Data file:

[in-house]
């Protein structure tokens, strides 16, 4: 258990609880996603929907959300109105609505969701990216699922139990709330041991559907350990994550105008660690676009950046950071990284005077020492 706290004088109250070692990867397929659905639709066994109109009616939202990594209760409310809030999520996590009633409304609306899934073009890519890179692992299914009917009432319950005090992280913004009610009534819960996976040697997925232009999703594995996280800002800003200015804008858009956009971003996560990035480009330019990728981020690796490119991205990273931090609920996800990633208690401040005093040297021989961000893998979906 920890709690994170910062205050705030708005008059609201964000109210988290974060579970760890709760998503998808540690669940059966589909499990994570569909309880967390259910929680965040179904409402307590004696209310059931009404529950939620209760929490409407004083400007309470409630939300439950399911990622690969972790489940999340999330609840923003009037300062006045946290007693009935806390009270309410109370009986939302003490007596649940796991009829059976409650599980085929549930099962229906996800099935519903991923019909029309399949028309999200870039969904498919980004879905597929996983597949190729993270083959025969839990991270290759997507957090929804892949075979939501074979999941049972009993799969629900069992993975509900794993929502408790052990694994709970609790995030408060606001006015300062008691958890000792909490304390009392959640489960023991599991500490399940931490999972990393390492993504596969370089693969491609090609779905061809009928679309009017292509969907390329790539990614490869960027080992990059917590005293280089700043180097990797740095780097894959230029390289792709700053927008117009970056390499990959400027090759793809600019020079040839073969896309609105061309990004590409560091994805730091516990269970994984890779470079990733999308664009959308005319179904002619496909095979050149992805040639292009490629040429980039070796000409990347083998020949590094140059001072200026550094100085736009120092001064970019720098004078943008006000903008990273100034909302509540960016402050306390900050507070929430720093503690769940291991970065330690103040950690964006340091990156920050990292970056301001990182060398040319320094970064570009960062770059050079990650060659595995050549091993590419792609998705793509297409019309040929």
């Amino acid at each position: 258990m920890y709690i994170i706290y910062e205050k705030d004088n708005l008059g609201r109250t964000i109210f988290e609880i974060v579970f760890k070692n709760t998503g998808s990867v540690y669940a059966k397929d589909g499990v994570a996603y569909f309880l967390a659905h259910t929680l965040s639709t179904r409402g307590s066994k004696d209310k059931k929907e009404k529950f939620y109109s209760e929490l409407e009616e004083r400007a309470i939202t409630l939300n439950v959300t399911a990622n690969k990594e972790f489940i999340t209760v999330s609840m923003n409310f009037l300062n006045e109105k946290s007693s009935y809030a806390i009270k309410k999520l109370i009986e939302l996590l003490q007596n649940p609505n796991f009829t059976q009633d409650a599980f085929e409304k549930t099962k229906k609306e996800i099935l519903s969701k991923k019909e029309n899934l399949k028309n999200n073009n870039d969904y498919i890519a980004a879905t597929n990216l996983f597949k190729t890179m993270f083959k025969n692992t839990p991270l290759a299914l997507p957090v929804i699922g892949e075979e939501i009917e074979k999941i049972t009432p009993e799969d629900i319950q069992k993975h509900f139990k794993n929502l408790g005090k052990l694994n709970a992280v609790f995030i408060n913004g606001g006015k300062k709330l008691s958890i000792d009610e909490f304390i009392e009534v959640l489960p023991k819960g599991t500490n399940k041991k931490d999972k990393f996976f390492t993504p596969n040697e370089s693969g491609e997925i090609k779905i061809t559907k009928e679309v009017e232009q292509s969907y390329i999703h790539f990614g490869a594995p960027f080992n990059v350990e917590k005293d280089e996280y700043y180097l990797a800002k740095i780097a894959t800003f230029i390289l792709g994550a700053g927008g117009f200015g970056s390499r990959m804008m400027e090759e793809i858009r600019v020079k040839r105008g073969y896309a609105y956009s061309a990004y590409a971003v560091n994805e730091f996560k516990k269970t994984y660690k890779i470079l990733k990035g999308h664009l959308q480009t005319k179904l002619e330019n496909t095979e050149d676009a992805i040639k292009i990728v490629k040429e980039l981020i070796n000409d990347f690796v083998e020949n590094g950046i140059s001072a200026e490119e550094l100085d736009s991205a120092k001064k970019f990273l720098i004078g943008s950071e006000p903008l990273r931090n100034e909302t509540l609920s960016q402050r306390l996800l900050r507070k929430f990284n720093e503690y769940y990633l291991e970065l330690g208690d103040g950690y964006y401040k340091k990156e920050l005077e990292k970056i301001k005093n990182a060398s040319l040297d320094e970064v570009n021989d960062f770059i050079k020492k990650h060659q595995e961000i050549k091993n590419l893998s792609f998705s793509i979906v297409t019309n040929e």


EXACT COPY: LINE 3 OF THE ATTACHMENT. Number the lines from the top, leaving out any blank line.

């Amino acid at each position: 258990m920890y709690i994170i706290y910062e205050k705030d004088n708005l008059g609201r109250t964000i109210f988290e609880i974060v579970f760890k070692n709760t998503g998808s990867v540690y669940a059966k397929d589909g499990v994570a996603y569909f309880l967390a659905h259910t929680l965040s639709t179904r409402g307590s066994k004696d209310k059931k929907e009404k529950f939620y109109s209760e929490l409407e009616e004083r400007a309470i939202t409630l939300n439950v959300t399911a990622n690969k990594e972790f489940i999340t209760v999330s609840m923003n409310f009037l300062n006045e109105k946290s007693s009935y809030a806390i009270k309410k999520l109370i009986e939302l996590l003490q007596n649940p609505n796991f009829t059976q009633d409650a599980f085929e409304k549930t099962k229906k609306e996800i099935l519903s969701k991923k019909e029309n899934l399949k028309n999200n073009n870039d969904y498919i890519a980004a879905t597929n990216l996983f597949k190729t890179m993270f083959k025969n692992t839990p991270l290759a299914l997507p957090v929804i699922g892949e075979e939501i009917e074979k999941i049972t009432p009993e799969d629900i319950q069992k993975h509900f139990k794993n929502l408790g005090k052990l694994n709970a992280v609790f995030i408060n913004g606001g006015k300062k709330l008691s958890i000792d009610e909490f304390i009392e009534v959640l489960p023991k819960g599991t500490n399940k041991k931490d999972k990393f996976f390492t993504p596969n040697e370089s693969g491609e997925i090609k779905i061809t559907k009928e679309v009017e232009q292509s969907y390329i999703h790539f990614g490869a594995p960027f080992n990059v350990e917590k005293d280089e996280y700043y180097l990797a800002k740095i780097a894959t800003f230029i390289l792709g994550a700053g927008g117009f200015g970056s390499r990959m804008m400027e090759e793809i858009r600019v020079k040839r105008g073969y896309a609105y956009s061309a990004y590409a971003v560091n994805e730091f996560k516990k269970t994984y660690k890779i470079l990733k990035g999308h664009l959308q480009t005319k179904l002619e330019n496909t095979e050149d676009a992805i040639k292009i990728v490629k040429e980039l981020i070796n000409d990347f690796v083998e020949n590094g950046i140059s001072a200026e490119e550094l100085d736009s991205a120092k001064k970019f990273l720098i004078g943008s950071e006000p903008l990273r931090n100034e909302t509540l609920s960016q402050r306390l996800l900050r507070k929430f990284n720093e503690y769940y990633l291991e970065l330690g208690d103040g950690y964006y401040k340091k990156e920050l005077e990292k970056i301001k005093n990182a060398s040319l040297d320094e970064v570009n021989d960062f770059i050079k020492k990650h060659q595995e961000i050549k091993n590419l893998s792609f998705s793509i979906v297409t019309n040929e």